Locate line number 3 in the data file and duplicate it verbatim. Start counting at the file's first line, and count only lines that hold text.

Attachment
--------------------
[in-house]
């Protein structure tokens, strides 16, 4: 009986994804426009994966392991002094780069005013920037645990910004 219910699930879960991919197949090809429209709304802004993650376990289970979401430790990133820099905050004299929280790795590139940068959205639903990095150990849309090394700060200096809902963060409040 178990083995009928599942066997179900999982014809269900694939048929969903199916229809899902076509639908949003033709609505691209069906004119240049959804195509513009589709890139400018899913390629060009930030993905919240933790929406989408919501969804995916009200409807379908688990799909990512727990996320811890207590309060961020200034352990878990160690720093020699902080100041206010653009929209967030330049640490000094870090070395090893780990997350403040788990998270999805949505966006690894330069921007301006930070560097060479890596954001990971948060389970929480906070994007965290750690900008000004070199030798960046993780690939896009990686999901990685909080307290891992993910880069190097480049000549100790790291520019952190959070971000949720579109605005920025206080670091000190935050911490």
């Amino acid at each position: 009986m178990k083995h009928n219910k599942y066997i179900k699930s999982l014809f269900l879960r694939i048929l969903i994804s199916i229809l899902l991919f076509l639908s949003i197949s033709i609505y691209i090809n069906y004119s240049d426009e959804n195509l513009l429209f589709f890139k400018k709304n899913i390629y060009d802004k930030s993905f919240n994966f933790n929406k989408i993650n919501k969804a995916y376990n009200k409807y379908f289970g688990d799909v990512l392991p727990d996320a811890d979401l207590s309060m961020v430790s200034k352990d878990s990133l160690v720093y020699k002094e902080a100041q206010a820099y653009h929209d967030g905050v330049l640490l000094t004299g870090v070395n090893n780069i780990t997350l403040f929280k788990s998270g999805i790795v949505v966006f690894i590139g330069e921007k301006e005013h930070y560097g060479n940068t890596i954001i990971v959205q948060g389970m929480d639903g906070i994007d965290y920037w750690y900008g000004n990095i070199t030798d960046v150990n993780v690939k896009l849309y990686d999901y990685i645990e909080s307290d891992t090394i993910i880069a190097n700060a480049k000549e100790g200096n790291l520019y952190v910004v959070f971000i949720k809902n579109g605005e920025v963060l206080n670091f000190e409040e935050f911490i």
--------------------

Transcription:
């Amino acid at each position: 009986m178990k083995h009928n219910k599942y066997i179900k699930s999982l014809f269900l879960r694939i048929l969903i994804s199916i229809l899902l991919f076509l639908s949003i197949s033709i609505y691209i090809n069906y004119s240049d426009e959804n195509l513009l429209f589709f890139k400018k709304n899913i390629y060009d802004k930030s993905f919240n994966f933790n929406k989408i993650n919501k969804a995916y376990n009200k409807y379908f289970g688990d799909v990512l392991p727990d996320a811890d979401l207590s309060m961020v430790s200034k352990d878990s990133l160690v720093y020699k002094e902080a100041q206010a820099y653009h929209d967030g905050v330049l640490l000094t004299g870090v070395n090893n780069i780990t997350l403040f929280k788990s998270g999805i790795v949505v966006f690894i590139g330069e921007k301006e005013h930070y560097g060479n940068t890596i954001i990971v959205q948060g389970m929480d639903g906070i994007d965290y920037w750690y900008g000004n990095i070199t030798d960046v150990n993780v690939k896009l849309y990686d999901y990685i645990e909080s307290d891992t090394i993910i880069a190097n700060a480049k000549e100790g200096n790291l520019y952190v910004v959070f971000i949720k809902n579109g605005e920025v963060l206080n670091f000190e409040e935050f911490i």